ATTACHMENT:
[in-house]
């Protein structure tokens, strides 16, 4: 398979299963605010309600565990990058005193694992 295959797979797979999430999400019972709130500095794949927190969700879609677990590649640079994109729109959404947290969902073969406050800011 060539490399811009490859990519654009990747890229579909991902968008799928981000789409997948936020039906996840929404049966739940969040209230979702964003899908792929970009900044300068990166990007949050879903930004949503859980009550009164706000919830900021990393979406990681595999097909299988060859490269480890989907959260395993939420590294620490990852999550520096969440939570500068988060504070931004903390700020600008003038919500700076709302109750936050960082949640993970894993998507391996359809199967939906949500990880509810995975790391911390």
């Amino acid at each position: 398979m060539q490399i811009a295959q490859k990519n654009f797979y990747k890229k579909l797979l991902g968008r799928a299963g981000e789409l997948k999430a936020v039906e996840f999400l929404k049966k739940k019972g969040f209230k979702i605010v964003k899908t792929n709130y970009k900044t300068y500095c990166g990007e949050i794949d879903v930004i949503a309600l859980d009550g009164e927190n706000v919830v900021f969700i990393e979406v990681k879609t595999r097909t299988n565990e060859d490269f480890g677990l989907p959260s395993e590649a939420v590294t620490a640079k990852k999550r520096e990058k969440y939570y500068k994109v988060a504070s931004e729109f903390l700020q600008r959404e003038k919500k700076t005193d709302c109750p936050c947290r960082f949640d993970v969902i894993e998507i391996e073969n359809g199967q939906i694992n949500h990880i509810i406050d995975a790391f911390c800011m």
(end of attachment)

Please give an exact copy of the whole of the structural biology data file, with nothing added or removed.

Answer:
[in-house]
């Protein structure tokens, strides 16, 4: 398979299963605010309600565990990058005193694992 295959797979797979999430999400019972709130500095794949927190969700879609677990590649640079994109729109959404947290969902073969406050800011 060539490399811009490859990519654009990747890229579909991902968008799928981000789409997948936020039906996840929404049966739940969040209230979702964003899908792929970009900044300068990166990007949050879903930004949503859980009550009164706000919830900021990393979406990681595999097909299988060859490269480890989907959260395993939420590294620490990852999550520096969440939570500068988060504070931004903390700020600008003038919500700076709302109750936050960082949640993970894993998507391996359809199967939906949500990880509810995975790391911390």
């Amino acid at each position: 398979m060539q490399i811009a295959q490859k990519n654009f797979y990747k890229k579909l797979l991902g968008r799928a299963g981000e789409l997948k999430a936020v039906e996840f999400l929404k049966k739940k019972g969040f209230k979702i605010v964003k899908t792929n709130y970009k900044t300068y500095c990166g990007e949050i794949d879903v930004i949503a309600l859980d009550g009164e927190n706000v919830v900021f969700i990393e979406v990681k879609t595999r097909t299988n565990e060859d490269f480890g677990l989907p959260s395993e590649a939420v590294t620490a640079k990852k999550r520096e990058k969440y939570y500068k994109v988060a504070s931004e729109f903390l700020q600008r959404e003038k919500k700076t005193d709302c109750p936050c947290r960082f949640d993970v969902i894993e998507i391996e073969n359809g199967q939906i694992n949500h990880i509810i406050d995975a790391f911390c800011m």